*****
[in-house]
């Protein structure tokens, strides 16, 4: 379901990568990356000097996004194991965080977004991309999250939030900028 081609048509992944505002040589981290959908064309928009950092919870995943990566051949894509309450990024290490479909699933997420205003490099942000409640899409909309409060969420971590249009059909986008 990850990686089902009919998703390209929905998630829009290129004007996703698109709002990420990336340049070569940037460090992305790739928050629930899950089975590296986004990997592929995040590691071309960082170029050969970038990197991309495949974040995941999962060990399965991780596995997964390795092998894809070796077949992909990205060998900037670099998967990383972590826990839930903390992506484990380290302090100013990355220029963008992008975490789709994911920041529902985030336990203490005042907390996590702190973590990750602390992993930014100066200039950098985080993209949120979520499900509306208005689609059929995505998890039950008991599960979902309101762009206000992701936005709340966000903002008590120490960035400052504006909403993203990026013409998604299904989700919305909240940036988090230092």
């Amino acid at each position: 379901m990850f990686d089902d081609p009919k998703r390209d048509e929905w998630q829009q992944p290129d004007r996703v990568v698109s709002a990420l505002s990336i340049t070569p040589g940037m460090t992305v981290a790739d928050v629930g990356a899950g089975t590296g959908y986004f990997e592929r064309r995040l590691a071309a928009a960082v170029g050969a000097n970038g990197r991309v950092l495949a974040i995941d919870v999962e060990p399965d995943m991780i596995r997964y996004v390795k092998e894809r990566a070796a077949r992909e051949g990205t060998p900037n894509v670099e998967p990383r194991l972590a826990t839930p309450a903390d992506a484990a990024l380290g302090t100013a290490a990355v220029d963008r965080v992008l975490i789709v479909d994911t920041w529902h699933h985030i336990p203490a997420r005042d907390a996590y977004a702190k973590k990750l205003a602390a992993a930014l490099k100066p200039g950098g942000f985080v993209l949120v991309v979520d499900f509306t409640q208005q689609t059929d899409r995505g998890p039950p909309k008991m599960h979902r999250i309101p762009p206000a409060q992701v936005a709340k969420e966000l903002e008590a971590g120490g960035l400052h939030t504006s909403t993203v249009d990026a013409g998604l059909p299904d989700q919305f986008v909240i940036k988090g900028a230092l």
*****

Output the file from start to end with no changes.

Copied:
[in-house]
């Protein structure tokens, strides 16, 4: 379901990568990356000097996004194991965080977004991309999250939030900028 081609048509992944505002040589981290959908064309928009950092919870995943990566051949894509309450990024290490479909699933997420205003490099942000409640899409909309409060969420971590249009059909986008 990850990686089902009919998703390209929905998630829009290129004007996703698109709002990420990336340049070569940037460090992305790739928050629930899950089975590296986004990997592929995040590691071309960082170029050969970038990197991309495949974040995941999962060990399965991780596995997964390795092998894809070796077949992909990205060998900037670099998967990383972590826990839930903390992506484990380290302090100013990355220029963008992008975490789709994911920041529902985030336990203490005042907390996590702190973590990750602390992993930014100066200039950098985080993209949120979520499900509306208005689609059929995505998890039950008991599960979902309101762009206000992701936005709340966000903002008590120490960035400052504006909403993203990026013409998604299904989700919305909240940036988090230092």
């Amino acid at each position: 379901m990850f990686d089902d081609p009919k998703r390209d048509e929905w998630q829009q992944p290129d004007r996703v990568v698109s709002a990420l505002s990336i340049t070569p040589g940037m460090t992305v981290a790739d928050v629930g990356a899950g089975t590296g959908y986004f990997e592929r064309r995040l590691a071309a928009a960082v170029g050969a000097n970038g990197r991309v950092l495949a974040i995941d919870v999962e060990p399965d995943m991780i596995r997964y996004v390795k092998e894809r990566a070796a077949r992909e051949g990205t060998p900037n894509v670099e998967p990383r194991l972590a826990t839930p309450a903390d992506a484990a990024l380290g302090t100013a290490a990355v220029d963008r965080v992008l975490i789709v479909d994911t920041w529902h699933h985030i336990p203490a997420r005042d907390a996590y977004a702190k973590k990750l205003a602390a992993a930014l490099k100066p200039g950098g942000f985080v993209l949120v991309v979520d499900f509306t409640q208005q689609t059929d899409r995505g998890p039950p909309k008991m599960h979902r999250i309101p762009p206000a409060q992701v936005a709340k969420e966000l903002e008590a971590g120490g960035l400052h939030t504006s909403t993203v249009d990026a013409g998604l059909p299904d989700q919305f986008v909240i940036k988090g900028a230092l």